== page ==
Posted by: meredithalawrence | October 29, 2012

A Little Insight Goes a Long Way

As Del pointed out in her post, and as was illustrated for us the New York Times Magazine piece “Feel the Loathing on the Campaign Trail” and the Seattle PI’s blog post about the Seattle Times’ controversial funding of an ad for the Republican gubernatorial candidate Rob McKenna, in the case of political elections, the news media primarily covers and focuses on major candidates and in that manner limits democracy by not paying attention to alternate candidates.

Similarly, as illustrated in the New Yorker’s article “The Lie Factory” which recounts the rise of Campaigns, Inc., the non-journalistic media can certainly be used to quell the democratic process and scare people into a pre-determined opinion.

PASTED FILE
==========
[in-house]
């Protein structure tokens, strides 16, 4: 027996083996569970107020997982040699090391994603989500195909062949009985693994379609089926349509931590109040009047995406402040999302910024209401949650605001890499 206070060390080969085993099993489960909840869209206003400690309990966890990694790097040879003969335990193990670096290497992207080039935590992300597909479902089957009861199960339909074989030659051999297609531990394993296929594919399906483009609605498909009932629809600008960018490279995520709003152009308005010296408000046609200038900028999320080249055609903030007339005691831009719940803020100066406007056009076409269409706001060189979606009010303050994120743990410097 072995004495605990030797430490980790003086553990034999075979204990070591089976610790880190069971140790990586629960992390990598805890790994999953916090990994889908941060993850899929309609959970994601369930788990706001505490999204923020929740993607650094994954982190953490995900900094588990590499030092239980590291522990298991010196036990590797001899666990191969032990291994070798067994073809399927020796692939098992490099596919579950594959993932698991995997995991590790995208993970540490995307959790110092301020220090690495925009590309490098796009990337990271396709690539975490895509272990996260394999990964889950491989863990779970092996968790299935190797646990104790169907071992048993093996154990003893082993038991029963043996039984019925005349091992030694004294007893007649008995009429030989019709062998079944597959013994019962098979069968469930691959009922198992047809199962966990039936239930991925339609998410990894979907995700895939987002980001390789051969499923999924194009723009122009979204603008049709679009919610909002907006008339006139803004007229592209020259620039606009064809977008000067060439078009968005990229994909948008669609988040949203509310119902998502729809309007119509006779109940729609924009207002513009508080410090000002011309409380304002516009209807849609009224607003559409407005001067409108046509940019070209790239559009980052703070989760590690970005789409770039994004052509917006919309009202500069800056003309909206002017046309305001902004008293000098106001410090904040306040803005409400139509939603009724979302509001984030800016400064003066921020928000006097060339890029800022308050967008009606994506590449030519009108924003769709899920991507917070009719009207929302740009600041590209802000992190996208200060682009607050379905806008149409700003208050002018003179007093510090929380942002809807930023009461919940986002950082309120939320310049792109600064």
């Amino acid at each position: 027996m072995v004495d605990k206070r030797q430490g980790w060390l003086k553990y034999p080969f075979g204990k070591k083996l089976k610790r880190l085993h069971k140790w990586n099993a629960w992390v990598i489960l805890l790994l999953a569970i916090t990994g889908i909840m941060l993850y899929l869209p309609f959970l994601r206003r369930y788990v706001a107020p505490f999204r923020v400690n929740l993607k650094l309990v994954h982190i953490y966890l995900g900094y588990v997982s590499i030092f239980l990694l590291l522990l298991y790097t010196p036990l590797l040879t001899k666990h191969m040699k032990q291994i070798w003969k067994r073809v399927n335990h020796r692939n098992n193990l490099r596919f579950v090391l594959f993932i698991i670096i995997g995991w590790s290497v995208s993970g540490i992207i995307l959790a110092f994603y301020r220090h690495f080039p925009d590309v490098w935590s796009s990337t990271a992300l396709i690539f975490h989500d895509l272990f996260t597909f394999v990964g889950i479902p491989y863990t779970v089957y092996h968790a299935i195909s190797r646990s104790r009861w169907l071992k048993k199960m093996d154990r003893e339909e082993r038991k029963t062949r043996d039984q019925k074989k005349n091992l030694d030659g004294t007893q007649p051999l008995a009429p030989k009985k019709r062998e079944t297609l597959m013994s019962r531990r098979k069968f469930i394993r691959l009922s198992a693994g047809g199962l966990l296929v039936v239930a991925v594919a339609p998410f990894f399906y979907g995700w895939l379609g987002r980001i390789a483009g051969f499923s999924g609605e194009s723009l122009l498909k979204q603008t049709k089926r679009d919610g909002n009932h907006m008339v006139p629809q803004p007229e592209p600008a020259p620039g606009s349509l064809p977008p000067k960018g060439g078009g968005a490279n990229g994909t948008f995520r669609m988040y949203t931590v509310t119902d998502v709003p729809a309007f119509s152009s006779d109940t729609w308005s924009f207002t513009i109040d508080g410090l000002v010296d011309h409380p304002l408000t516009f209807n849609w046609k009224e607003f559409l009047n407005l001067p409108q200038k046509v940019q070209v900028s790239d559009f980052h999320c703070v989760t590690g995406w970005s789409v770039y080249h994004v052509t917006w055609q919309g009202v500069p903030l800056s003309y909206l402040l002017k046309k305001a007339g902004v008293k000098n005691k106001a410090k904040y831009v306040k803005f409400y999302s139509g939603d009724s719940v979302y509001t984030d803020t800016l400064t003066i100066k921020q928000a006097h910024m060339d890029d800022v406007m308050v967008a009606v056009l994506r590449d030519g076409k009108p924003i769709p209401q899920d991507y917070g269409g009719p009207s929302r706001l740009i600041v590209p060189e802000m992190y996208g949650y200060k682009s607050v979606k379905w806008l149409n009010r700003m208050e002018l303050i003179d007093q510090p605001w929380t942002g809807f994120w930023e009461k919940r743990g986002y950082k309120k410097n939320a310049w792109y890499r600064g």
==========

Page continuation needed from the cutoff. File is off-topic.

But, in so far as the democratic can be defined as giving voice to many different opinions, as we saw in Muthukumaraswamy’s discussion of crowdsourcing in her article “When the Media Meet Crowds of Wisdom,” there are ways in which the news media can increase the number of voices it portrays. For instance, across the nation, some news organizations are starting to use “Public Insight Networks,” which are databases of common-public sources. These networks serve as a way for journalists to contact and often cite sources from the general public who might not otherwise be represented. For instance, this OPB article (http://www.opb.org/news/series/voicesofyoungvoters/voices-of-young-voters/) about young voters, uses sources found using OPB’s Public Insight Network. By reaching out to members of the public through such pathways as Public Insight Networks, does the mainstream media work to foster democracy?

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